GLP-1 analogs, including liraglutide, cause early satiety. Patients may complain of fullness all the time and not feeling like eating. Liraglutide also inhibits beta-cell apoptosis and preserves pancreatic function.

Do You Know: GLP-1 analogs were first isolated from the venom of GILA MONSTER!

GLP-1 incretins were extracted from the saliva of Gila monster
GLP-1 analog, Exenatide, the first incretin was extracted from the saliva of the Gila monster
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Liraglutide Mechanism of Action for weight loss:

Liraglutide has direct and indirect effects on appetite. The endogenous GLP-1 is secreted by the L-cells of the intestine.

The receptors for GLP-1 are present in the islet cells of the pancreas, upper gastrointestinal tract, and the afferent nerve endings in the gastrointestinal tract. It is also secreted in the brain and the appetite centers present in the hypothalamus.

In the brain, it directly suppresses appetite and stimulates the nausea center in the area postrema of the hypothalamus.

The CNS appetite and vomiting center are also activated as a result of the stretch of the stomach.

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When food enters the stomach, it is stretched and the afferent neuronal receptors are activated that excite the receptors in the brain’s satiety center. Thus, early satiety and nausea are the early side effects (or effects) of the drug.

Indirectly, it delays gastric emptying into the intestine. Food remains in the stomach for a longer time than usual. This may cause weight loss via three mechanisms:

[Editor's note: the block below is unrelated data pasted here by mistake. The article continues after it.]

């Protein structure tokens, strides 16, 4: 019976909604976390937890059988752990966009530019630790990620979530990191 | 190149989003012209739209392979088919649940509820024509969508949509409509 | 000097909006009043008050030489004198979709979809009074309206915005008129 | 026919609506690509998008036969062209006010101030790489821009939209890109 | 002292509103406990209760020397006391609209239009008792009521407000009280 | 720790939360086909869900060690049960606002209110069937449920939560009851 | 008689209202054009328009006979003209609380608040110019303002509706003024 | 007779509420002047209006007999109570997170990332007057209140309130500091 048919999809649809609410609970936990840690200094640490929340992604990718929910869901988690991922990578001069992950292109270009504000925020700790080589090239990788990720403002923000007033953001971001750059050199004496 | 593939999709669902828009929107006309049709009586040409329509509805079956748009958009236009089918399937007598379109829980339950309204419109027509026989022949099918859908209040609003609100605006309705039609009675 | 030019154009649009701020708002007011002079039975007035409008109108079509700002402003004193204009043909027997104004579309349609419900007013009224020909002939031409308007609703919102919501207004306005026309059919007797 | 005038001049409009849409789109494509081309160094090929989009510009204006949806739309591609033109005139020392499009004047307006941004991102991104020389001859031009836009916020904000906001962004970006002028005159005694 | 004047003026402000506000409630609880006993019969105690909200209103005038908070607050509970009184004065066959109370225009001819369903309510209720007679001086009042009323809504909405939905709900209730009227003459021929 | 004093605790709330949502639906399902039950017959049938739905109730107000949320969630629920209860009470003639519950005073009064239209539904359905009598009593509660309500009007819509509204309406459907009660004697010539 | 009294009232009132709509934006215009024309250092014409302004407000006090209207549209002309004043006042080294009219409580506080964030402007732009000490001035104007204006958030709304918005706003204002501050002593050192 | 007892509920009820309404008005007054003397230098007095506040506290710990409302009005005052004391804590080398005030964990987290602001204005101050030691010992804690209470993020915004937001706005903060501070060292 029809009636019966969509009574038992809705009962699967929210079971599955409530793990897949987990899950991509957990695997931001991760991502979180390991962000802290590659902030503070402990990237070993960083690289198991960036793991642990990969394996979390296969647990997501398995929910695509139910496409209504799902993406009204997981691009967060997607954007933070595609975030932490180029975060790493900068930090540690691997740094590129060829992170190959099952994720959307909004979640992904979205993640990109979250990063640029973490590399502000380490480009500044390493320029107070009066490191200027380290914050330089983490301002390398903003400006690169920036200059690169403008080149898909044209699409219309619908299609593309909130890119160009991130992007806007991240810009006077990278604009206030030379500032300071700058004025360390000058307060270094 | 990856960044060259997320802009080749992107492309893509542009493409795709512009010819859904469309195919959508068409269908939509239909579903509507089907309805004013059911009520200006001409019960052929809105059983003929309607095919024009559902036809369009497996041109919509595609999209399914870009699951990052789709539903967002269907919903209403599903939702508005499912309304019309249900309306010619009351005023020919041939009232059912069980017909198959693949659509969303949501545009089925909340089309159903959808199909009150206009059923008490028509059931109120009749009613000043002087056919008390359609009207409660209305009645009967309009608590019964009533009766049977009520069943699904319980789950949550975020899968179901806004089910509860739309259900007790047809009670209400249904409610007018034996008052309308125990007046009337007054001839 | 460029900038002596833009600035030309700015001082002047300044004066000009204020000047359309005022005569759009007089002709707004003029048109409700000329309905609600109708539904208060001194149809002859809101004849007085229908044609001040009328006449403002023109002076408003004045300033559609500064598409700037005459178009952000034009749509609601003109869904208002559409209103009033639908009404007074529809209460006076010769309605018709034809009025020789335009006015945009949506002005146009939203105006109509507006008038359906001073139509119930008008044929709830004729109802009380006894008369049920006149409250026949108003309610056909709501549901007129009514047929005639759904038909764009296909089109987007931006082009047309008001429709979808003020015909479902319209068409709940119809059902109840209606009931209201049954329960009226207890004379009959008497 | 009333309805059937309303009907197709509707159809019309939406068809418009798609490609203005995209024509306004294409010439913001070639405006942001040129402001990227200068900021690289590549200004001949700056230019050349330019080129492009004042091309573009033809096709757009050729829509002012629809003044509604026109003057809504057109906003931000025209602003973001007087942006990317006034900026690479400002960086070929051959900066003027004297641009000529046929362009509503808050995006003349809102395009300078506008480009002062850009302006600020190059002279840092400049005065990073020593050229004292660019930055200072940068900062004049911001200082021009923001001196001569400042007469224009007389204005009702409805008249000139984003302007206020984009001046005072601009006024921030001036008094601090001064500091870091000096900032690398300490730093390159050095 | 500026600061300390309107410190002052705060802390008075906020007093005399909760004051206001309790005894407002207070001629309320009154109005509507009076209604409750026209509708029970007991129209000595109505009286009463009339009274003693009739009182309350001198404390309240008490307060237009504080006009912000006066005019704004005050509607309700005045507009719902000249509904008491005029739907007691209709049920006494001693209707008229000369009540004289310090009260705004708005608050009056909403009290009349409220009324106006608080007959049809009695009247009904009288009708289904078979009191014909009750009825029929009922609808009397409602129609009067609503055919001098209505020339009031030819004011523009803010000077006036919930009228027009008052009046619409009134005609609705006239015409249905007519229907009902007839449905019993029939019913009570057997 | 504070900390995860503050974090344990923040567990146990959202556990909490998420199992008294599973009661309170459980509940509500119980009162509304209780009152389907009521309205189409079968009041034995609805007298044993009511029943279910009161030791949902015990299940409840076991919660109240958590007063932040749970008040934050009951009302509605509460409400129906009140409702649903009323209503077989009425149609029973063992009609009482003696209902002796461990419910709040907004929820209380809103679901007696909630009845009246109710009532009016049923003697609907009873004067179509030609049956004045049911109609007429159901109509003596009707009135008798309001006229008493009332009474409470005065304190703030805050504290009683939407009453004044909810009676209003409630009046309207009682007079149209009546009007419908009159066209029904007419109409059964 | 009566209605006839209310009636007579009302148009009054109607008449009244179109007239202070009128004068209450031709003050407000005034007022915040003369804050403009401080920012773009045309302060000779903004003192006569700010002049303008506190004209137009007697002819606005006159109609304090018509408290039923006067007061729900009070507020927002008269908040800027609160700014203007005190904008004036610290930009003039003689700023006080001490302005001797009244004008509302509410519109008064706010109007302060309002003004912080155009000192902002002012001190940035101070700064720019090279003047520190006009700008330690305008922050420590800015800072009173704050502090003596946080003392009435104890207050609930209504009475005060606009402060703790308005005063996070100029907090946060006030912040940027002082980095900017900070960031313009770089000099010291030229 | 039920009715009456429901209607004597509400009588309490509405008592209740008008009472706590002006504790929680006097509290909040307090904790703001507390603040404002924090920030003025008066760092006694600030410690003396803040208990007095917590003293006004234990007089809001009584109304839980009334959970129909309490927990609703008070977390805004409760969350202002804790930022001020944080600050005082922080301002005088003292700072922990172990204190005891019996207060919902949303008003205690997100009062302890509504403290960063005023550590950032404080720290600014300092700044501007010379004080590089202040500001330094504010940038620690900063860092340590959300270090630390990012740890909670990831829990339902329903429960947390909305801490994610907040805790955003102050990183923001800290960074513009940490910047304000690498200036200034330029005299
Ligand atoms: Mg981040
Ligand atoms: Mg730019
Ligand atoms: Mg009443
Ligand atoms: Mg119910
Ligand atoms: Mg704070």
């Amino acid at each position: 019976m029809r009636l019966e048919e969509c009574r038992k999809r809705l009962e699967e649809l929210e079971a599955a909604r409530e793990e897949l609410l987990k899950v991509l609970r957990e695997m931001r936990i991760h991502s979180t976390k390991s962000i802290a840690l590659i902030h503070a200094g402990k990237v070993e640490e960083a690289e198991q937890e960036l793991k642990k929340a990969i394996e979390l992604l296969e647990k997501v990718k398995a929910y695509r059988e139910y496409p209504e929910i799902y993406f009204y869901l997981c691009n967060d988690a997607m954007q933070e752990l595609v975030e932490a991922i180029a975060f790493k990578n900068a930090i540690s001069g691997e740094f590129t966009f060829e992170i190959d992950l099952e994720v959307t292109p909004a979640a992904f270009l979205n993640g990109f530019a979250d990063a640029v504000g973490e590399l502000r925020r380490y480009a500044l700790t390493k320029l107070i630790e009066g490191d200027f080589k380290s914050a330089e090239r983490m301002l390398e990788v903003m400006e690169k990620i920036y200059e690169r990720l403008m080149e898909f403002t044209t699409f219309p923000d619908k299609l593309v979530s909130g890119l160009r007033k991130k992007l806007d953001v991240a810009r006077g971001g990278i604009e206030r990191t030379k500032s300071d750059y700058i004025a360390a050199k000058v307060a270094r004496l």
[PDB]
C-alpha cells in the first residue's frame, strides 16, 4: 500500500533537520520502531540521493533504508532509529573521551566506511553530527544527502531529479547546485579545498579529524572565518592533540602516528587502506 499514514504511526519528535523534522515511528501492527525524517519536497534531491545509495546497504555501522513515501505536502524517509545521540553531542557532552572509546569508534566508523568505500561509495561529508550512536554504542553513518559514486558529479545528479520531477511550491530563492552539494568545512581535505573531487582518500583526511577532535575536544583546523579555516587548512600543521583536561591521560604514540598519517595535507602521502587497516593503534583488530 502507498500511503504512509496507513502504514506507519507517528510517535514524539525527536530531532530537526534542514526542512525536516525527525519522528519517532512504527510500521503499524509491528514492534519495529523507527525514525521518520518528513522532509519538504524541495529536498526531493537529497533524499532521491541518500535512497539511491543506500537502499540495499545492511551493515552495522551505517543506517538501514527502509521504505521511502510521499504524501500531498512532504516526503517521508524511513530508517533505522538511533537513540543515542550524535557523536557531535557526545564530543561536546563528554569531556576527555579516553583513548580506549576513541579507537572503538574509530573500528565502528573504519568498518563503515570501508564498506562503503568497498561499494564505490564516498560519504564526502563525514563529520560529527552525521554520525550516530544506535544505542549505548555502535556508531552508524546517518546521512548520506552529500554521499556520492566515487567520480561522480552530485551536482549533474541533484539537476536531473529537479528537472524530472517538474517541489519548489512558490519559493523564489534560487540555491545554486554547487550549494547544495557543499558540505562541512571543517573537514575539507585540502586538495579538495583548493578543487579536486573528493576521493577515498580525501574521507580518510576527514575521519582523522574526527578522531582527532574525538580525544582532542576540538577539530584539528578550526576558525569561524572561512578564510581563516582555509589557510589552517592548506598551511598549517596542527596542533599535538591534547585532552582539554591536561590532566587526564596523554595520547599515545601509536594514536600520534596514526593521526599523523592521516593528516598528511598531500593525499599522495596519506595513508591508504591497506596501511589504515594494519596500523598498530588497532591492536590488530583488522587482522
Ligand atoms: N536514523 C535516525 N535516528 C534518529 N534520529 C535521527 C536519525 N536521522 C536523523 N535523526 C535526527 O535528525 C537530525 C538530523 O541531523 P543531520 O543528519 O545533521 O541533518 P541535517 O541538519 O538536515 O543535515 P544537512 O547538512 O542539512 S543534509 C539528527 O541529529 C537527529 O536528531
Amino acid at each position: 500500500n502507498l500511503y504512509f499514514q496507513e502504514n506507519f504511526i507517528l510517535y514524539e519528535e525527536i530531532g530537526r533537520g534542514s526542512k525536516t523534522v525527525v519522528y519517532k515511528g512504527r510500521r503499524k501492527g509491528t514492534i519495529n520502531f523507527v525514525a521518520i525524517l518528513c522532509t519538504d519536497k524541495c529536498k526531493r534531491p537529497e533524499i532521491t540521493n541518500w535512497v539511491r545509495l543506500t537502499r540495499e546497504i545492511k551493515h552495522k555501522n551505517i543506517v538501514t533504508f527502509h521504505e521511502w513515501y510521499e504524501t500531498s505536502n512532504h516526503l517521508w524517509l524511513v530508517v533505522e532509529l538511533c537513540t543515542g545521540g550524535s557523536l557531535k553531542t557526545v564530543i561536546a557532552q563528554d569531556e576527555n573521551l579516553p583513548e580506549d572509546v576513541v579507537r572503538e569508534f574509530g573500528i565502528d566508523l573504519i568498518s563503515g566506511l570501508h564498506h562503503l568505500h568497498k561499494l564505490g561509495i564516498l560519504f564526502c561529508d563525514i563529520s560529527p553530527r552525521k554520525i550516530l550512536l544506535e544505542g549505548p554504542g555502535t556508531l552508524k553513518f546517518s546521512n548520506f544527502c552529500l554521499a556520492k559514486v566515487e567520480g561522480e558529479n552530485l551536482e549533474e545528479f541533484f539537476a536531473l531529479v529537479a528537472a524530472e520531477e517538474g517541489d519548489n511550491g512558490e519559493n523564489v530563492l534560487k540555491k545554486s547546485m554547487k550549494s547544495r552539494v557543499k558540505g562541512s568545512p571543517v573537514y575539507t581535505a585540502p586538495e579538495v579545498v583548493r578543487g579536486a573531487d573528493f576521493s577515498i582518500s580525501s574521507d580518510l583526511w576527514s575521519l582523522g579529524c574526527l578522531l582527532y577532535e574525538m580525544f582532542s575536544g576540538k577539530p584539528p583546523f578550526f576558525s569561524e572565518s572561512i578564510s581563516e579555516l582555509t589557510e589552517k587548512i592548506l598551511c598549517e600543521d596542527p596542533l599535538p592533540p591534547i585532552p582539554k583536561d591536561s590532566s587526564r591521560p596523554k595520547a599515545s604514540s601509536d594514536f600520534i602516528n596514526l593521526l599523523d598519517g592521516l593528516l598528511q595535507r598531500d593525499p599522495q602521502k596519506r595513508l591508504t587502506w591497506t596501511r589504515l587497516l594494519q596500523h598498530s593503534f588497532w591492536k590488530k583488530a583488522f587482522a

• Stomach fullness causes the feeling of being full and reduces appetite.
  • Delayed gastric emptying causes a slow food transit and hence the nutrient load in the blood is less. Thus, little insulin is released which could blunt the weight-gaining effect of insulin.
  • Stomach stretch causes the activation of brain appetite and satiety centers that directly suppresses the appetite.

In clinical trials (The LEAD and SCALE Trials), liraglutide resulted in a weight loss exceeding 5% in two-thirds of the patients and greater than 10% weight loss was observed in one-third of the patients [Ref].

Because of its weight-losing effects, it is also available in combination with Insulin Degludec by the name of Xultophy. The combination has better efficacy and is weight neutral.

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In Conclusion:

Liraglutide is an incretin mimetic drug that causes the release of insulin in a glucose-dependent manner. It also inhibits the release of glucagon and suppresses the appetite center.

What do you think?

Written by Dr. Ahmed

I am Dr. Ahmed (MBBS; FCPS Medicine), an Internist and a practicing physician. I am in the medical field for over fifteen years working in one of the busiest hospitals and writing medical posts for over 5 years.

I love my family, my profession, my blog, nature, hiking, and simple life. Read more about me, my family, and my qualifications